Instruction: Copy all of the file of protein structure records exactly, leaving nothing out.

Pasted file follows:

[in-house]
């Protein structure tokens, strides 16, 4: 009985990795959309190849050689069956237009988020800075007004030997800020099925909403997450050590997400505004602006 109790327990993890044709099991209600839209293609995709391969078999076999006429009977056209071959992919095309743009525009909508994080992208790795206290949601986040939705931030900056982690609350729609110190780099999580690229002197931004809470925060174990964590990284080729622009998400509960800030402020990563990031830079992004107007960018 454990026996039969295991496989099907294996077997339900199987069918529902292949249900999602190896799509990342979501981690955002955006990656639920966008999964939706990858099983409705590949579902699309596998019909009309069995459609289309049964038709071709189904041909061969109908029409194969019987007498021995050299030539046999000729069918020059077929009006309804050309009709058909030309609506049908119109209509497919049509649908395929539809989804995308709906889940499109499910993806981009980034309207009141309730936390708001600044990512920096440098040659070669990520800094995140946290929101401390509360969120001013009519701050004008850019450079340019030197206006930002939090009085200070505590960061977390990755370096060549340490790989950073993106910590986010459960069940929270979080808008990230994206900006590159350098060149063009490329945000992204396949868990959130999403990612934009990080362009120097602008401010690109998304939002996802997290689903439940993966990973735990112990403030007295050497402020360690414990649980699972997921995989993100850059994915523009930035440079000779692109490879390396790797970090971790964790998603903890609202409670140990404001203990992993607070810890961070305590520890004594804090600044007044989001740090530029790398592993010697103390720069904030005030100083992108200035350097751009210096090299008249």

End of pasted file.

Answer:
[in-house]
């Protein structure tokens, strides 16, 4: 009985990795959309190849050689069956237009988020800075007004030997800020099925909403997450050590997400505004602006 109790327990993890044709099991209600839209293609995709391969078999076999006429009977056209071959992919095309743009525009909508994080992208790795206290949601986040939705931030900056982690609350729609110190780099999580690229002197931004809470925060174990964590990284080729622009998400509960800030402020990563990031830079992004107007960018 454990026996039969295991496989099907294996077997339900199987069918529902292949249900999602190896799509990342979501981690955002955006990656639920966008999964939706990858099983409705590949579902699309596998019909009309069995459609289309049964038709071709189904041909061969109908029409194969019987007498021995050299030539046999000729069918020059077929009006309804050309009709058909030309609506049908119109209509497919049509649908395929539809989804995308709906889940499109499910993806981009980034309207009141309730936390708001600044990512920096440098040659070669990520800094995140946290929101401390509360969120001013009519701050004008850019450079340019030197206006930002939090009085200070505590960061977390990755370096060549340490790989950073993106910590986010459960069940929270979080808008990230994206900006590159350098060149063009490329945000992204396949868990959130999403990612934009990080362009120097602008401010690109998304939002996802997290689903439940993966990973735990112990403030007295050497402020360690414990649980699972997921995989993100850059994915523009930035440079000779692109490879390396790797970090971790964790998603903890609202409670140990404001203990992993607070810890961070305590520890004594804090600044007044989001740090530029790398592993010697103390720069904030005030100083992108200035350097751009210096090299008249």